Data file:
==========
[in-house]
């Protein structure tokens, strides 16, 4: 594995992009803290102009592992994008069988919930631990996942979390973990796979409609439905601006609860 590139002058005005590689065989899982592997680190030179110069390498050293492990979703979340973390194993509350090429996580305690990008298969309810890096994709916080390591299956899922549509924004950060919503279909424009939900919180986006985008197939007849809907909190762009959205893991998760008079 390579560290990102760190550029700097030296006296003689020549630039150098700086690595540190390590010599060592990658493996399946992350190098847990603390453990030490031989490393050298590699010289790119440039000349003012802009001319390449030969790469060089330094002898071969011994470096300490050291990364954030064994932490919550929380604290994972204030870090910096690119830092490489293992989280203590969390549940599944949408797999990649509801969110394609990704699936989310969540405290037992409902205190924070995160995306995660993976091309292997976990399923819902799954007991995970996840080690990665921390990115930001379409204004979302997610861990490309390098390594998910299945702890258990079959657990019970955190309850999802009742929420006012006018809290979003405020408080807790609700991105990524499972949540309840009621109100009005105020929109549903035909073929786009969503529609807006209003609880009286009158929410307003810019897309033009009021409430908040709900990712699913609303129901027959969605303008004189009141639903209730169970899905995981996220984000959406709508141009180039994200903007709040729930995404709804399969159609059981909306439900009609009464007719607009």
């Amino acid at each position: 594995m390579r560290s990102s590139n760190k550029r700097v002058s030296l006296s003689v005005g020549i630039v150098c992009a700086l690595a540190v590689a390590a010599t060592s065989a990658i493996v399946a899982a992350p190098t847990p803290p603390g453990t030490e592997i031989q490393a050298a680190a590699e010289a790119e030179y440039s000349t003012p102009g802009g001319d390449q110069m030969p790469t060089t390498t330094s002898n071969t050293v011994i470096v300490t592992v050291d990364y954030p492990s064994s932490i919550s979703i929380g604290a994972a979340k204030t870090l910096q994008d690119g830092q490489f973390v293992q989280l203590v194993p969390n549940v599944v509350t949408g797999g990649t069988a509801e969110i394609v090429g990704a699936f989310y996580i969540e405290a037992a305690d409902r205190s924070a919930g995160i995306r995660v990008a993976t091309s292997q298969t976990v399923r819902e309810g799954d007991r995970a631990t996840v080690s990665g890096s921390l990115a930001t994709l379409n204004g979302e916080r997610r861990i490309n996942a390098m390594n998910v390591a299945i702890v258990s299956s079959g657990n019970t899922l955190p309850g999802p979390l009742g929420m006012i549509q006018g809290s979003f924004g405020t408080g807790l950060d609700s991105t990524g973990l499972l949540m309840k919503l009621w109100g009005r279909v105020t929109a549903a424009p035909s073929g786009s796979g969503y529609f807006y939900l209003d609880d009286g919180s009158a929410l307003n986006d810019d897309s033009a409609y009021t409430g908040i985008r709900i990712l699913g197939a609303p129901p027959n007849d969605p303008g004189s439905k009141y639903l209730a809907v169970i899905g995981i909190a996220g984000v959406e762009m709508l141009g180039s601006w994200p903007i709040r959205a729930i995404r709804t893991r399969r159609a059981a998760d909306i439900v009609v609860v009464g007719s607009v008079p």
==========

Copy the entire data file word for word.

[in-house]
């Protein structure tokens, strides 16, 4: 594995992009803290102009592992994008069988919930631990996942979390973990796979409609439905601006609860 590139002058005005590689065989899982592997680190030179110069390498050293492990979703979340973390194993509350090429996580305690990008298969309810890096994709916080390591299956899922549509924004950060919503279909424009939900919180986006985008197939007849809907909190762009959205893991998760008079 390579560290990102760190550029700097030296006296003689020549630039150098700086690595540190390590010599060592990658493996399946992350190098847990603390453990030490031989490393050298590699010289790119440039000349003012802009001319390449030969790469060089330094002898071969011994470096300490050291990364954030064994932490919550929380604290994972204030870090910096690119830092490489293992989280203590969390549940599944949408797999990649509801969110394609990704699936989310969540405290037992409902205190924070995160995306995660993976091309292997976990399923819902799954007991995970996840080690990665921390990115930001379409204004979302997610861990490309390098390594998910299945702890258990079959657990019970955190309850999802009742929420006012006018809290979003405020408080807790609700991105990524499972949540309840009621109100009005105020929109549903035909073929786009969503529609807006209003609880009286009158929410307003810019897309033009009021409430908040709900990712699913609303129901027959969605303008004189009141639903209730169970899905995981996220984000959406709508141009180039994200903007709040729930995404709804399969159609059981909306439900009609009464007719607009």
């Amino acid at each position: 594995m390579r560290s990102s590139n760190k550029r700097v002058s030296l006296s003689v005005g020549i630039v150098c992009a700086l690595a540190v590689a390590a010599t060592s065989a990658i493996v399946a899982a992350p190098t847990p803290p603390g453990t030490e592997i031989q490393a050298a680190a590699e010289a790119e030179y440039s000349t003012p102009g802009g001319d390449q110069m030969p790469t060089t390498t330094s002898n071969t050293v011994i470096v300490t592992v050291d990364y954030p492990s064994s932490i919550s979703i929380g604290a994972a979340k204030t870090l910096q994008d690119g830092q490489f973390v293992q989280l203590v194993p969390n549940v599944v509350t949408g797999g990649t069988a509801e969110i394609v090429g990704a699936f989310y996580i969540e405290a037992a305690d409902r205190s924070a919930g995160i995306r995660v990008a993976t091309s292997q298969t976990v399923r819902e309810g799954d007991r995970a631990t996840v080690s990665g890096s921390l990115a930001t994709l379409n204004g979302e916080r997610r861990i490309n996942a390098m390594n998910v390591a299945i702890v258990s299956s079959g657990n019970t899922l955190p309850g999802p979390l009742g929420m006012i549509q006018g809290s979003f924004g405020t408080g807790l950060d609700s991105t990524g973990l499972l949540m309840k919503l009621w109100g009005r279909v105020t929109a549903a424009p035909s073929g786009s796979g969503y529609f807006y939900l209003d609880d009286g919180s009158a929410l307003n986006d810019d897309s033009a409609y009021t409430g908040i985008r709900i990712l699913g197939a609303p129901p027959n007849d969605p303008g004189s439905k009141y639903l209730a809907v169970i899905g995981i909190a996220g984000v959406e762009m709508l141009g180039s601006w994200p903007i709040r959205a729930i995404r709804t893991r399969r159609a059981a998760d909306i439900v009609v609860v009464g007719s607009v008079p």